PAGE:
Dance Marathon, which is coming up this weekend, is one of the most highlighted events on Hope’s campus. For those students who are not aware, Dance Marathon is a 24-hour dance competition to raise money for children at Helen Devos Children’s Hospital. However, not all students really understand how their money is being used and if Dance Marathon actually helps these children and their families.
The funds for Dance Marathon are donated to the Helen DeVos Children’s Miracle Network Hospital. The hospital receives no direct state aid, so it relies completely upon private donations. Several of the essential treatment programs there rely solely on philanthropy. These include Child Life Services, Kidney Dialysis and Transplants, Childhood Cancer and the Neonatal Intensive Care Unit. The DeVos Hospital has the fifth largest Neonatal Intensive Care Unit in the United States. One hundred percent of funds raised through Dance Marathon are donated directly to programs at the hospital. The Helen DeVos hospital is also unique in that it is committed to not denying treatment to a single child, so that no child is ever turned away.
One part of Dance Marathon that makes it especially impactful to many students is the opportunity to bond with Miracle Kids. “People form absolutely incredible relationships with the families that they are paired with,” says Student Life Coordinator Katie DeKoster. One Miracle Kid, Hayden, has consistently been in the hospital for a month receiving treatment. Dream Team members have been making frequent visits to sit with him and play video games together, which allows his mother to have a quick break from staying with him. In another example of the bonds students make, the Fraternal Society hosted a GoFundMe to help raise money for some immediate costs that needed to be covered for a Miracle Child. While some relationships with students and Miracle Kids last for an academic year, others can remain strong over a long period of time. DeKoster says, “I was just talking to Connor Gentry, a director from 2018-2019 and he had the Neiferts (a family with two Miracle Kiddos, Libby and Ella) over for dinner a week ago.” The Miracle Kids will all be present at Dance Marathon.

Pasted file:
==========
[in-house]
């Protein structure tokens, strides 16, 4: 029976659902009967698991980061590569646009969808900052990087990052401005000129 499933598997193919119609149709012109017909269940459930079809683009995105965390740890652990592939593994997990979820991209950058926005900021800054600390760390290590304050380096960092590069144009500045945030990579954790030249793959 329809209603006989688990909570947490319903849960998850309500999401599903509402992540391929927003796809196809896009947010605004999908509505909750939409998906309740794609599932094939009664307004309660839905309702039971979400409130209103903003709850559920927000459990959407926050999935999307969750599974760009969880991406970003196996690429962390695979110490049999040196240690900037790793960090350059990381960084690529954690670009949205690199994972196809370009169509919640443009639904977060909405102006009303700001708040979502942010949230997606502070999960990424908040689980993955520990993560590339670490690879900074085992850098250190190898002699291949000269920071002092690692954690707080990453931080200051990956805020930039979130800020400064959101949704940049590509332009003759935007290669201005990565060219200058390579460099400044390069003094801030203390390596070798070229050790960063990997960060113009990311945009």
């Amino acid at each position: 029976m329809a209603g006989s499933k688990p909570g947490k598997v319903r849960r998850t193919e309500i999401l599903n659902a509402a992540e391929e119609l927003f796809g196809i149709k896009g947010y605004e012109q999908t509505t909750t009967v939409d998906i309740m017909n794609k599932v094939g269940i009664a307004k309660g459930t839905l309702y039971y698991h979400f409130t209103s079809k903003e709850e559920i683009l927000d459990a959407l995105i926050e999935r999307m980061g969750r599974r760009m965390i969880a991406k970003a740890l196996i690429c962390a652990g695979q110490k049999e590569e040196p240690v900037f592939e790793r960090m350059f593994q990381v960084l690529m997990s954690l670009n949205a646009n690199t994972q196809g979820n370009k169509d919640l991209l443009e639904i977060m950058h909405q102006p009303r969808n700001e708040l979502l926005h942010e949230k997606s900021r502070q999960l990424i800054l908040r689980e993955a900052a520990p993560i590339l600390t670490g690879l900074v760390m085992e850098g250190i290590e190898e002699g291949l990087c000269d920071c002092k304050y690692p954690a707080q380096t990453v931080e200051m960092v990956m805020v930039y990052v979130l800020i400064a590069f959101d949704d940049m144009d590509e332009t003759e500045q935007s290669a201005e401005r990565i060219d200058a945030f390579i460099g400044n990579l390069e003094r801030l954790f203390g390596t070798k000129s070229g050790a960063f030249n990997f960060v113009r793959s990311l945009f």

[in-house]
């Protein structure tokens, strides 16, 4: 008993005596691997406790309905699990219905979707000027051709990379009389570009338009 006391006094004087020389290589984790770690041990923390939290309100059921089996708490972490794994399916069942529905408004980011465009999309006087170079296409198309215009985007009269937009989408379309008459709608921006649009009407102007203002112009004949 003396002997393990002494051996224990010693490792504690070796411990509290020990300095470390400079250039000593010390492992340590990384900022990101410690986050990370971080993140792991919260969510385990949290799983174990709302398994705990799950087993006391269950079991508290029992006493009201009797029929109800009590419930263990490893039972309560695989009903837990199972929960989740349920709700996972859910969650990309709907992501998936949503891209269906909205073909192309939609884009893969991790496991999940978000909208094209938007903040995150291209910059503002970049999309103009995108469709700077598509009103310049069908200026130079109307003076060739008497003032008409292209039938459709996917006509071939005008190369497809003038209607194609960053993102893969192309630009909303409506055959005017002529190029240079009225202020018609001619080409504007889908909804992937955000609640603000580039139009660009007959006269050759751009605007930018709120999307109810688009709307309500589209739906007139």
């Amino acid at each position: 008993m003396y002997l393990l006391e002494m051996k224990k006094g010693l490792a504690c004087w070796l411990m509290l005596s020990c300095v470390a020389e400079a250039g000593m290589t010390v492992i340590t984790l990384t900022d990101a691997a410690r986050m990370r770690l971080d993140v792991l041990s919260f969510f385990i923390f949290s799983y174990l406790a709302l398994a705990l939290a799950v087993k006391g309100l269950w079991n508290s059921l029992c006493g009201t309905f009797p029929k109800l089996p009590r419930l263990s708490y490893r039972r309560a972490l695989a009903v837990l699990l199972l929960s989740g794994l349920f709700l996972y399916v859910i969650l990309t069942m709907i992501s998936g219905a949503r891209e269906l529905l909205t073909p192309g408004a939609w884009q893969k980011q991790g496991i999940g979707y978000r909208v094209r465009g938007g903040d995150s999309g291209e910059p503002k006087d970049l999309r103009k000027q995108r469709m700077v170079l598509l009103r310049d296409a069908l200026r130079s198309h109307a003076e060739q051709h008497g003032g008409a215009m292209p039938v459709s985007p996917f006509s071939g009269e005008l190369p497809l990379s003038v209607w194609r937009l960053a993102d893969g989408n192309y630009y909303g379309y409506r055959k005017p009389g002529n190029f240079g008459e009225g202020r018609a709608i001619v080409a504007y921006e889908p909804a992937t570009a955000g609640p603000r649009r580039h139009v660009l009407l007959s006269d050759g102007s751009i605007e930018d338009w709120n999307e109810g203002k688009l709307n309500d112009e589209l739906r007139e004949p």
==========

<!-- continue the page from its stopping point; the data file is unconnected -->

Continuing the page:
The money raised through Dance Marathon doesn’t go only or directly to the Miracle Kids and their families. Instead, all the money is sent to the hospital, where it is used for equipment and treatments that directly benefit all children there. The Miracle Families for the program aren’t selected or singled out over others. Instead, all families whose children are receiving treatment at the hospital are invited to be a part of the program. Families volunteer to be included, and no family that wants to be a Miracle Family is ever turned away. Most of the families that do participate find out about the program through the hospital, while others learn about it from other Miracle Families. The Miracle Kids program encompasses a wide range of ages, from toddlers to high school students. In fact, three high school students this year just graduated out of the program.
Dance Marathon is a national campaign to raise money for Children’s Miracle Network Hospitals around the country. Cassidy Merten (’23), the marketing director for Dance Marathon, explains, “The Marathon is completely student run, and around one-third of our campus participates.” Last year’s Dance Marathon had a record high of 1,076 participants. This year 945 students have registered so far, and Dance Marathon hopes to see more. This annual event is the largest student-led event at Hope, alongside Orientation and Spring Fling. This year, Hope College is representing 25 different Miracle Kids. The Marathon last year raised $340,172 for the hospital. Six other high schools and colleges in the area also put on annual Marathons for the Helen DeVos Hospital, including Calvin College.
The Children’s Miracle Network Hospital program has over 170 member hospitals. The program was created in 1983 to fill the gap in treatment coverage left by Medicaid and insurance programs, which do not fully cover the cost of the children’s care. These hospitals are critical to the health of children across North America. More than ten million children enter a Children’s Miracle Network Hospital in North America every year, and one in ten children in North America are treated by a Children’s Miracle Network Hospital every year. Each of these hospitals relies on donor help, not just the Helen DeVos Hospital.
Cassidy Merten (’23) says of the event, “It is so much bigger than any of us—the Marathon allows college students to make an impact that is so much more than themselves. It brings the Hope and Holland community together in an incredibly unique way.”
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